Using an online resource, I was offered a babysitting job later that week. The job was decent money, and the parent wanted a background check. I had already been background checked (I have a copy of a background check in my portfolio and it was done prior to meeting this family), and I also understood her concerns. I get a message from the parent through the website requesting my background check. I clicked the button to send it to them. The day before I was supposed to babysit, I get a text message from the mother about how they were going to hold off on leaving me with their baby because they couldn't verify my social security number. OK, so why doesn't not being able to verify such personal info concern you? If I had something in my background, I wouldn't be working in a childcare center. This was a red flag to me, because anyone can sign up for a membership on a website and be duped. What did they really want my social for anyway?

Now, eight years later, I am working in a preschool, I love my class, my co workers and I found a great family that I nanny for part time. I realize now that those other jobs didn't happen for a reason. The family I work for is great-I love them and the kids are great too. DB fixed a minor issue with my car and even ordered the part for me. They offer me hours if one of them are off work, and I am so happy I found them.

So nannies, what have families said during interviews that made you turn down jobs? How did you know that the family you were interviewing with wasn't right for you? Tell me about some of the outrageous things families have said during interviews.


OTNanny said...

I've never had any real "horror" story experiences, but I've definitely met some loo-loos in the past. I once met with a family whose house was a disaster area (kitchen was gross - a pet peeve of mine), whose two giant dogs jumped and slobbered on me the whole time (and I love dogs, esp big ones), whose 4 year old played the Wii the entire time in the same room while I spoke to the parents (I am very anti-tech with kids under kindergarten age), and the youngest, a baby, had a face covered in snot. Needless to say, I declined their offer when they followed up with me later. I met with another family once who essentially opened the interview with the out-of-the-blue statement that "We don't hit our kids, so you won't either". Discipline methods had not even been brought up (and obviously, I'd never hit anyone's kids!), and it was very early on in talking to them, so I'm not sure what their deal was - the mom just gave off a weird vibe and was sort of cold to her children while I was there. They came across as very distrusting and so I wasn't sad when they didn't decide to choose me (and I wasn't going to accept anyway, given the mom's demeanor; I am a very trustworthy and ethical person, but I felt as though I could have been put in a position where I'd be wrongfully accused of god-knows what). I no longer nanny, as it was something I did for some time during academic study, career transition, etc, but I was lucky to have worked for some really great families.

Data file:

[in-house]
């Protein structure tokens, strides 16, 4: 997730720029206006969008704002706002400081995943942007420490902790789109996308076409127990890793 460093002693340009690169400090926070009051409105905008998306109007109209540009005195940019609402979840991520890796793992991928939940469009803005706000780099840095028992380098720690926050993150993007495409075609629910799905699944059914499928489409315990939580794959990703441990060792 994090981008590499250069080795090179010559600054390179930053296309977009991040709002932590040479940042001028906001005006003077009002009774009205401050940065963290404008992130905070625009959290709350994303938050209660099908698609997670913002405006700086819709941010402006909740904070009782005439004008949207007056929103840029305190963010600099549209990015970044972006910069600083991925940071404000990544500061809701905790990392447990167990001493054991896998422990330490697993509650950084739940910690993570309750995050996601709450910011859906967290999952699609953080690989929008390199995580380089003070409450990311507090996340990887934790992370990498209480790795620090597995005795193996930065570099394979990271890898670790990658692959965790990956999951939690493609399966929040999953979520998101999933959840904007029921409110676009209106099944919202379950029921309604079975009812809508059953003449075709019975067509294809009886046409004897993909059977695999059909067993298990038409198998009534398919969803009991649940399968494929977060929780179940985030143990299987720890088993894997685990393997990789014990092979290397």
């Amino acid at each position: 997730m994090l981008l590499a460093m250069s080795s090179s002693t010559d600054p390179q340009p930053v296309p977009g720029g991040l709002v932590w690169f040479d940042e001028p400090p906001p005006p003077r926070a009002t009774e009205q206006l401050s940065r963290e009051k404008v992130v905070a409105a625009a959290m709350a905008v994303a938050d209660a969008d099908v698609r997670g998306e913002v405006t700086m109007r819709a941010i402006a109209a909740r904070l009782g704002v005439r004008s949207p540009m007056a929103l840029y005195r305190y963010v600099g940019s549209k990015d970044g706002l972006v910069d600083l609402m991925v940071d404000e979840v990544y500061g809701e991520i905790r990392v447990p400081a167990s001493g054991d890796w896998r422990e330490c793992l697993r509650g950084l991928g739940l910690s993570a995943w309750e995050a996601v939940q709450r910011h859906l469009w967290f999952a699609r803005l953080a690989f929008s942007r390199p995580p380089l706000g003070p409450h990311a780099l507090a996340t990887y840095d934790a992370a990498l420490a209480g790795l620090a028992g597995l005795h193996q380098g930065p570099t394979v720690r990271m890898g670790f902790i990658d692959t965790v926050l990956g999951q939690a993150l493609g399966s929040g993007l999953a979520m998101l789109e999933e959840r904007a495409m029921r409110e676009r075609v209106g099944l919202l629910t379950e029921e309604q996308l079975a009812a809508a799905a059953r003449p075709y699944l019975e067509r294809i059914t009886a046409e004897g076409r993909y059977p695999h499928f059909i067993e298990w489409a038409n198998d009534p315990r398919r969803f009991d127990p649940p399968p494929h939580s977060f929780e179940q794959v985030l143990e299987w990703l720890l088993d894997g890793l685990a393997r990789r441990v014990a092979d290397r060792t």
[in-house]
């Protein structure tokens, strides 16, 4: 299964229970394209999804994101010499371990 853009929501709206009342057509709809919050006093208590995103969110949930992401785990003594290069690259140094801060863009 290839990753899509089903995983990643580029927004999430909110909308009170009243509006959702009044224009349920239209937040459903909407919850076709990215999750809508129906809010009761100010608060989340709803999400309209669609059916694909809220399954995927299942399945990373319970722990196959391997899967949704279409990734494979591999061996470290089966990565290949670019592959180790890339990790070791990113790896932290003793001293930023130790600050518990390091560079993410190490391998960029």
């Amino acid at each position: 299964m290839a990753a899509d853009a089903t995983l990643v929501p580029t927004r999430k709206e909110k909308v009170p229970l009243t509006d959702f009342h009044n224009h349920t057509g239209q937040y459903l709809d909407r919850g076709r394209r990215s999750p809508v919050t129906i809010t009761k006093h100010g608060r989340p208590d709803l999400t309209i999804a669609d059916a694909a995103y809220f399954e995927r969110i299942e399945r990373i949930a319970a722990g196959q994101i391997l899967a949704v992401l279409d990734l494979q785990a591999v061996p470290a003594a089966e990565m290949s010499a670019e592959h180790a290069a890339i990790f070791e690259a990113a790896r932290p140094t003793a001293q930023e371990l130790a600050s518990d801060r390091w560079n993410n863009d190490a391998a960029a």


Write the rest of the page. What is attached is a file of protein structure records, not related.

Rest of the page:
TwinNanny said...

Whoa. I'm thankful to never have encountered any people this crazy. My only weird experience was an interview for a evening nanny position. The family employed two nannies so that the SAHM never had to be with her child if she didn't feel like it. Day nanny worked a full day, but they needed someone to come at 5, when she left, to take over until bed time. They also wanted occasional weekend care.
We met at a public location and mom refused to even come inside and meet me. Weird. We eventually went outside toward the car where she was coerced out by her husband. He told me she is shy. She looked me up and down the whole time, with a disgusted face. I didn't get the job and honestly didn't want it after the interview experience.

Taleia said...

Two years ago when my previous charge started kindergarten I interviewed with a family that I thought might be a good fit. For one thing, they'd had nannies before (rare in my small town) and didn't bat an eye over my salary requirements, etc. We talked for over an hour about hours, childcare philosophy, schedules, disciplibe, etc, then mom casually mentions, "My husband and I both have great jobs and make a lot of money, we had kids because we knew we always have enough to be able to pay someone to raise them. When were home, we want to do the fun stuff. We don't want to deal with any discipline, homework, etc. We had kids knowing that. " I declined the job when they offered it to me a few days later. I'm sure that sort of arrangement works well with some folks, but I work best in a situation where I'm more of a coparent.

Anonymous said...

Well I mean it doesn't sound like you were ever a nanny. While these examples do sound awful, it would be hard to find nannying jobs with your experience. It's hard to go into nannying for the first time past a certain age. Families don't want to see a bunch of daycares and retail experience. They want to see that you have nannying experience since that's the job and very different from daycare.